In spite of losses the Progressive leadership is eager to get into government but Progressive leader Jóhannsson has so far evaded answering if the party could join a coalition without Gunnlaugsson as a minister. There are speculations that the parliamentary group is split: some support Gunnlaugsson, others his successor but some are now speculating that the party would indeed willingly sacrifice Gunnlaugsson in order to get into government again.

Both Left Green Katrín Jakobsdóttir and the Pirates’ Birgitta Jónsdóttir have excluded joining a government with or lead by the Independence Party. When Jónsdóttir went to meet Benediktsson, holding court to hear views of all the parties, she said she doubted that his party was interested in fighting corruption, a key Pirate issue.

Revival’s Benedikt Jóhannesson excluded reviving the present government of Progressives and the Independence Party by joining them. – Thus, the realistic possibilities seem quite fewer than the theoretical ones.

Scrabbling with numbers – the realistic options

Out of the flurry of the first days and considering parties and policies the most realistic combination seemed to be a government with the Independence Party, Bright Future and Revival. That poses an existential dilemma for Revival: though ideologically close to the Independence Party there is this one marked exception – the EU stance.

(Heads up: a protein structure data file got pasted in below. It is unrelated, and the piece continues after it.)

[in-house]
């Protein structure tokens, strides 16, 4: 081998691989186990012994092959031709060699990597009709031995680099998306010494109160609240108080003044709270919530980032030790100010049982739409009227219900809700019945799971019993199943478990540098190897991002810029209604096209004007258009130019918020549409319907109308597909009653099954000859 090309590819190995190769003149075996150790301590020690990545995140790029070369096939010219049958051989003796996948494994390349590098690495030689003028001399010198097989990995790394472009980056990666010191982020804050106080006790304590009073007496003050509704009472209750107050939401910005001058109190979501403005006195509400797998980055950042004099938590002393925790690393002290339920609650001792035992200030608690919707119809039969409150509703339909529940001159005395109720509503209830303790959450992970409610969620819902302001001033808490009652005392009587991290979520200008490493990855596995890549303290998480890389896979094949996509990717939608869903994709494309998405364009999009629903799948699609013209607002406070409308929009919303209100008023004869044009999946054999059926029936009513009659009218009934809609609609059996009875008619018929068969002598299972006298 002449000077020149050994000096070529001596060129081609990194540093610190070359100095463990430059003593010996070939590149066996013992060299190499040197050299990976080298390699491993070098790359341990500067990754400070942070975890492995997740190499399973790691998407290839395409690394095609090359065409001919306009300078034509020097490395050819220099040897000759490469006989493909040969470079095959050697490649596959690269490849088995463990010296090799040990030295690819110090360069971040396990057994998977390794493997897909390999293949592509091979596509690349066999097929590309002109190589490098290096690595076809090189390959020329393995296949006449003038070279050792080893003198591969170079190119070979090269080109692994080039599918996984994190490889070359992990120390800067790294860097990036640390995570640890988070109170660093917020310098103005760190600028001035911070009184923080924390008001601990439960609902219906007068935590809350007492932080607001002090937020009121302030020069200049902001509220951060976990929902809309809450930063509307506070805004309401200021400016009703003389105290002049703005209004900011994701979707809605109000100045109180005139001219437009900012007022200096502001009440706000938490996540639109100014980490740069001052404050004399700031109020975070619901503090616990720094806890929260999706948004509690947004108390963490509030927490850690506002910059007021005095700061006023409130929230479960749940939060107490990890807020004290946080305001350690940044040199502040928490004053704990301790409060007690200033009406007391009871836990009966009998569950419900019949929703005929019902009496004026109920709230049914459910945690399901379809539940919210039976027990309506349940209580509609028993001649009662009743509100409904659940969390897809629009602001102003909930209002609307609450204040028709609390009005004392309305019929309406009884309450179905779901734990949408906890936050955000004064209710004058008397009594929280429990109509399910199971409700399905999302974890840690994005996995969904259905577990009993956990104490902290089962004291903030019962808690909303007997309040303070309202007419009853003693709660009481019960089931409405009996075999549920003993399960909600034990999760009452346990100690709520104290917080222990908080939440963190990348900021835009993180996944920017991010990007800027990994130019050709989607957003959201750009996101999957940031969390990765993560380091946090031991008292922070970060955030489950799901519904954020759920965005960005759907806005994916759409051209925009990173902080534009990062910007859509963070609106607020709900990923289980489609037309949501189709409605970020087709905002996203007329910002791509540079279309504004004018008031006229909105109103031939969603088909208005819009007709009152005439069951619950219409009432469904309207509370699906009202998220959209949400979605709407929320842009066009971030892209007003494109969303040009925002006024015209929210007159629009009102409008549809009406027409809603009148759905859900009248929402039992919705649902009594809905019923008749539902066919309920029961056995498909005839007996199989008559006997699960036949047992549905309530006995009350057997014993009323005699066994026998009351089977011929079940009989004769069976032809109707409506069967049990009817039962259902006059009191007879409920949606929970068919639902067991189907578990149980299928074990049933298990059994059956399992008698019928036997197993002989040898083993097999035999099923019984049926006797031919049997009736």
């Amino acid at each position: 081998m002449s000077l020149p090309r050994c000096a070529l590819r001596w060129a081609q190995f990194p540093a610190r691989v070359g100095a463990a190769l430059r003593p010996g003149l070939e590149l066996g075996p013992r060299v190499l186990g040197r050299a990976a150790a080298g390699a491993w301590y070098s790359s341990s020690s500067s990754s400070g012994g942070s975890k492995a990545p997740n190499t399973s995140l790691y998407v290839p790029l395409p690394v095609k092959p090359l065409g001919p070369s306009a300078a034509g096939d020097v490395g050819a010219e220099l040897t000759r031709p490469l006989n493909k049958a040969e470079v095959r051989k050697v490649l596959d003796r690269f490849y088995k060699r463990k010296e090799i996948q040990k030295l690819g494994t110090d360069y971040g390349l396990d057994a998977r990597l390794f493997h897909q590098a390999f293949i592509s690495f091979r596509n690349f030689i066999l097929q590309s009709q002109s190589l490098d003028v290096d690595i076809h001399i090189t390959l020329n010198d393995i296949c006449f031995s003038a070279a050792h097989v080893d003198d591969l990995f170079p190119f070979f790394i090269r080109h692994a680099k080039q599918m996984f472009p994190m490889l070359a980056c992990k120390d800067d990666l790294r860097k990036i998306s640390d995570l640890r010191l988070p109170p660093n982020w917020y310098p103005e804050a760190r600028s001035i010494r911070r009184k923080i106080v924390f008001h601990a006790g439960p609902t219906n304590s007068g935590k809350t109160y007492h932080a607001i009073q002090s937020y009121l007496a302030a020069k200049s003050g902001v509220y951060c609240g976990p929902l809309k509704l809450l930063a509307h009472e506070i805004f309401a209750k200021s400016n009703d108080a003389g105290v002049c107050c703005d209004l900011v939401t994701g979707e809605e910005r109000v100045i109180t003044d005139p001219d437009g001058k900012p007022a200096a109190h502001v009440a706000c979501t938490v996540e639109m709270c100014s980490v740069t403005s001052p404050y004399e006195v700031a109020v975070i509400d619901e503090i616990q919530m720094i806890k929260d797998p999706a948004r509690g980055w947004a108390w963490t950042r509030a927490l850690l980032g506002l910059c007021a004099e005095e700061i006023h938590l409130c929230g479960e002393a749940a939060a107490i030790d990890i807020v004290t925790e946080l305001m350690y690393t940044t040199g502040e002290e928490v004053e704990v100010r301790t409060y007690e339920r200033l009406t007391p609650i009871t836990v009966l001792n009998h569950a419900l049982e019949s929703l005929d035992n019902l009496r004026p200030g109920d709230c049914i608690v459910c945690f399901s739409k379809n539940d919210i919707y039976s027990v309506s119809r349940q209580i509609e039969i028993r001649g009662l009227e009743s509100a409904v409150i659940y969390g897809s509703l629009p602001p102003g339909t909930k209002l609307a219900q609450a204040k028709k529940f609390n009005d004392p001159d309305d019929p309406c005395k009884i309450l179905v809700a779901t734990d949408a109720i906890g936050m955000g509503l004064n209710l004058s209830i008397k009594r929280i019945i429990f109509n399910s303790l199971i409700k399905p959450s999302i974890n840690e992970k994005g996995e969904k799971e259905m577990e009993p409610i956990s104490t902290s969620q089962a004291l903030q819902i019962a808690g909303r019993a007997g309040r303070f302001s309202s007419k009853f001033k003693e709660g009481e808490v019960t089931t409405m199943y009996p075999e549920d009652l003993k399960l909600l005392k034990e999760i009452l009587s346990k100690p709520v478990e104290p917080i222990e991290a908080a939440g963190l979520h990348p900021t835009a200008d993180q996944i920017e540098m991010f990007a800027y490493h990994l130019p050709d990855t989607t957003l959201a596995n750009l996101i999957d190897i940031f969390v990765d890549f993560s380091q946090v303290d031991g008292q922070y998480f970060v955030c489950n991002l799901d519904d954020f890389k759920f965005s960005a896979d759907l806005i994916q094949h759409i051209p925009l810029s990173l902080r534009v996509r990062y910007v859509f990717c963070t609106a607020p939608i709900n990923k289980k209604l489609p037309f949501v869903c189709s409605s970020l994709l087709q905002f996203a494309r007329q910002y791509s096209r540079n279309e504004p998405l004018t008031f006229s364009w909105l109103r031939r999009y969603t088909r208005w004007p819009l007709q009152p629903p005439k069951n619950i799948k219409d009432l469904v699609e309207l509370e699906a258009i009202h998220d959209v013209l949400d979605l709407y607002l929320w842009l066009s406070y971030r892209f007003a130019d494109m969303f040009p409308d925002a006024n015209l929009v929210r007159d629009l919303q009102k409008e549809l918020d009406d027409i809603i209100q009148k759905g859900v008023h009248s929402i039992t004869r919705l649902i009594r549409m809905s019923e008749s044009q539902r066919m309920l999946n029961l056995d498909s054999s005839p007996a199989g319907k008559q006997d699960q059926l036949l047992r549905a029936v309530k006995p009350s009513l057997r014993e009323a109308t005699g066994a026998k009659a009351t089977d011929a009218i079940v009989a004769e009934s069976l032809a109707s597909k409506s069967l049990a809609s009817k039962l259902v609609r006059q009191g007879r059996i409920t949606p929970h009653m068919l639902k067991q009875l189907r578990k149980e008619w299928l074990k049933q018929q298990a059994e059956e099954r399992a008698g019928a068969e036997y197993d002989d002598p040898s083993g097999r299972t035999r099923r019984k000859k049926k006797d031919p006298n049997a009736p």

In the same vein as the British conservatives, to whom the Independence Party is much more similar than to its Nordic sister parties, the anti-EU sentiments have over the years gradually grown stronger. Bjarni Benediksson was on the pro-EU line around ten years ago but not any longer. The lack of EU option on the right was indeed the single most important reason why Revival was founded as mentioned above.

Jóhannesson is a former fairly influential member of the Independence Party – and a close relative of Benediktsson in a country where blood is always much thicker than water and family-relations matter. One of the party’s MPs, Þorgerður Katrín Gunnarsdóttir, was a minister for the Independence Party in 2003 to 2009 but left politics after the banking collapse, tainted by her husband’s high position with Kaupthing, at the time the largest bank in Iceland.